Taking a holiday can broaden your horizons and recharge your batteries. At the same time, travelling – particularly overseas – can be fraught with hazards for the unwary tourist. Common travel hazards include jet lag, theft, illness, stress, local politics and natural disasters. Simple planning can reduce your risk of ill health and harm.
Stay in contact
Avoid unnecessary worry for family and friends. Suggestions include:
- Give someone at home a copy of your proposed itinerary.
- Notify the Department of Foreign Affairs and Trade of your itinerary. You can also register your itinerary at any Australian embassy.
- Tell loved ones at home how you intend to keep in touch. For example, you may arrange to ring, text or email regularly. Then, if you fail to keep to this schedule, your loved ones at home can raise the alarm.
Cope with jet lag
Jet lag is fatigue caused by sudden travel across time zones. Suggestions on how to reduce the impact of jet lag include:
- Sleep on the plane. Avoid alcohol, which disrupts sleep rhythms.
- When you arrive at your destination, spend time outdoors. The sunlight will ‘reset’ your internal clock.
- A couple of caffeinated drinks can help to keep you awake during the first day.
Don’t be an easy target
Tourists can make easy targets for thieves. This is often because they stand out in a crowd, are unused to their surroundings and are generally carrying money, credit cards and valuables like cameras. Safety suggestions include:
- Before you go, research the safety of your intended destination with the Department of Foreign Affairs and Trade.
- Try not to look like a tourist – for example, don’t hang a camera around your neck.
- Carry the contact details of the local Australian embassy with you.
- Don’t hitchhike. Avoid travelling at night.
- For up-to-date information on ‘safe’ and ‘unsafe’ areas of the city, consult your hotel manager or local tourist information officer.
Keep out of danger
Understand your destination and research its current travel status so you can make informed decisions. Suggestions include:
- Avoid areas of civil unrest.
- Observe local customs.
- Remember that the laws of a foreign country also apply to tourists. Ignorance of the law is not a defence. Don’t assume that the Australian government can get you out of jail.
- Transport safety standards differ widely from one country to the next. Don’t assume, for example, that travelling by boat is safe because it is safe at home.
One overseas traveller in two will have a travel-related illness. The illness may be mild, such as gastroenteritis, and may not require treatment or it may be more serious, such as malaria or dengue fever.
- Have a medical check-up to make sure you are healthy before you travel.
- Discuss vaccinations with your doctor.
- Organise travel insurance, including cover if you need to be evacuated to a suitable hospital.
- Pack an appropriate first aid kit. Take enough regular medication to last the entire trip because some drugs may not be available overseas.
- Some medications that are legal in Australia may be prohibited overseas. Check with the Australian embassy in the country you intend to visit. Take a signed note from your doctor explaining the purpose of your medications, just in case.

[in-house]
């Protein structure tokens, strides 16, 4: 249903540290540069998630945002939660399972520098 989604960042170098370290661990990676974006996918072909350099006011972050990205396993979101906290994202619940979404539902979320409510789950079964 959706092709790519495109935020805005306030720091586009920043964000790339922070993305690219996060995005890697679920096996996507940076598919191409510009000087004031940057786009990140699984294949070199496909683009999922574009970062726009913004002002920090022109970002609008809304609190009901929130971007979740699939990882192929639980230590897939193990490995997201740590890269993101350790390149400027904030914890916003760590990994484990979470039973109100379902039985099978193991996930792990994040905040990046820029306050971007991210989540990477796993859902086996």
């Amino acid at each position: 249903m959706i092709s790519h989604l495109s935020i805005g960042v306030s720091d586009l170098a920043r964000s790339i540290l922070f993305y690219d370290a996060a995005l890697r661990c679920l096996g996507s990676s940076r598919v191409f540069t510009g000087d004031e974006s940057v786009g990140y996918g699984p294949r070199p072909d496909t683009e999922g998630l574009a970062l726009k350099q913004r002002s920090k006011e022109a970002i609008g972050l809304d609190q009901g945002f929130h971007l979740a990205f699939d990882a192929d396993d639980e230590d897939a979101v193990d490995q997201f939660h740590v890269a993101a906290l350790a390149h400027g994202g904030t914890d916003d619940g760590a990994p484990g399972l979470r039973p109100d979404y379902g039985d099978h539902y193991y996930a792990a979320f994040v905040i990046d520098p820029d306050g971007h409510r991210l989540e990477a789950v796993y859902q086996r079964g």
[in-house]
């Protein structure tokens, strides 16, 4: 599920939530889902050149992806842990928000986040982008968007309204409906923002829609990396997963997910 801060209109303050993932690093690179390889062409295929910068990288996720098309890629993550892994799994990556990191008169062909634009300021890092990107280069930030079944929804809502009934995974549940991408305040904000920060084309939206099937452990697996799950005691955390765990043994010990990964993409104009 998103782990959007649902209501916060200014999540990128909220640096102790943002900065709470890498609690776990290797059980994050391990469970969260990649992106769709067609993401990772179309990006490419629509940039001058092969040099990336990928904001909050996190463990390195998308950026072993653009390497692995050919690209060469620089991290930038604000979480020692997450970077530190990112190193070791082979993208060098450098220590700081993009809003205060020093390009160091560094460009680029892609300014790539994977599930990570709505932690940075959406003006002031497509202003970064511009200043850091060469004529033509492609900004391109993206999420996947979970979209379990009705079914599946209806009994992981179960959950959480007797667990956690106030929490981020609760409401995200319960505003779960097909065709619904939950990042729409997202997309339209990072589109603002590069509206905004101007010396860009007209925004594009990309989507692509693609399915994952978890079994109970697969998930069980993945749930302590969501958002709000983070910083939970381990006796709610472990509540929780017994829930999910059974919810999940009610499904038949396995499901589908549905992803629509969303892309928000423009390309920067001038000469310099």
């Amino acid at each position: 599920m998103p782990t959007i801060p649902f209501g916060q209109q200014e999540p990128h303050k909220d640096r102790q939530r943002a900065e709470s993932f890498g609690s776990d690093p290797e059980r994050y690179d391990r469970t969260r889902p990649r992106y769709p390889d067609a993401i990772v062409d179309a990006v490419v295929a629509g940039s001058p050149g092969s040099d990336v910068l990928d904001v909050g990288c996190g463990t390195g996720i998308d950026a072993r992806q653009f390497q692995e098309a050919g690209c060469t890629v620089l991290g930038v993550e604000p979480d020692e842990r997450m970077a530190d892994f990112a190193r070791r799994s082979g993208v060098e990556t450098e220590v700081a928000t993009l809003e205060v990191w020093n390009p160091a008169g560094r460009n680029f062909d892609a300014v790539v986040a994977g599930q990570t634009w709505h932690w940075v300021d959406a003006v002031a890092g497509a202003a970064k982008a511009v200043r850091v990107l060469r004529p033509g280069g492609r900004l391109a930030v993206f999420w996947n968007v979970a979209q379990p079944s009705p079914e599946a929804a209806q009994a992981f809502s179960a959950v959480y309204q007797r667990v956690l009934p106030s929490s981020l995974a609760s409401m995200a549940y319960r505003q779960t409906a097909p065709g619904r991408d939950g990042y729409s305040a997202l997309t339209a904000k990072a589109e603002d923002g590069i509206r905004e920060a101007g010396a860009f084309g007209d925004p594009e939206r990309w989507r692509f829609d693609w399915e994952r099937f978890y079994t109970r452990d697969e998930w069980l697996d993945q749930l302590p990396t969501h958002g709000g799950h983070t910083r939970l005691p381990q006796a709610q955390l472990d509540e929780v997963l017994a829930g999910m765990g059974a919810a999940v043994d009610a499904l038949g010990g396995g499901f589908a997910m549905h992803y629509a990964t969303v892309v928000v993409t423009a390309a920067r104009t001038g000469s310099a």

- HIV/AIDS and other sexually transmissible infections are widespread (endemic) throughout Asia and Africa. Always practise safe sex.
- Eat at large busy restaurants and hotels. Drink bottled water.
- If you are at risk of malaria, take every measure to protect against mosquitoes. For example, wear insect repellent and, where possible, stay in air-conditioned and screened accommodation. Take antimalarial drugs when advised.
Find out if emergency healthcare is available
Australia has a reciprocal healthcare agreement with some countries, which means emergency care is available for Australian tourists. Check with Medicare for an up-to-date list of participating countries. (You still need travel health insurance.)
Travel happily with your kids
Travelling with children can be challenging and exhausting for parents. Suggestions include:
- Ask your travel agent, airline and accommodation for child-friendly suggestions.
- Some hotels and resorts have childminding facilities – this is usually an extra expense, so check prices first.
- Include family events and child-oriented activities in your itinerary.
- Don’t try to pack too much fun into a single day – children tire quickly.
- Take plenty of small and light toys.
Reduce holiday stress
Family holidays that are supposed to be relaxing can sometimes be stressful. Most families are not used to spending every waking minute together, usually because family members are at work or at school for much of the day.
- Consider accommodation with two or more bedrooms.
- Split the family into teams and explore attractions separately. Swap team members the next day.
- Make sure there is something for everybody in the travel itinerary.
- Don’t try to do too much. A packed itinerary and sore feet day after day will increase everyone’s stress level. Plan for lazy afternoons too.
Where to get help
- Your doctor
- Travel agent
- Travel Clinics Australia Tel. 1300 369 359 (for appointments)
- Travel Clinics Infoline Tel. 1900 969 359 (higher call charges apply)
- Department of Foreign Affairs and Trade Travel Advice Tel. 1300 139 281
- NURSE-ON-CALL Tel. 1300 60 60 24 – for expert health information and advice (24 hours, 7 days)
- Medicare Tel. 132 011
This page has been produced in consultation with and approved by:
Better Health Channel - (need new cp)
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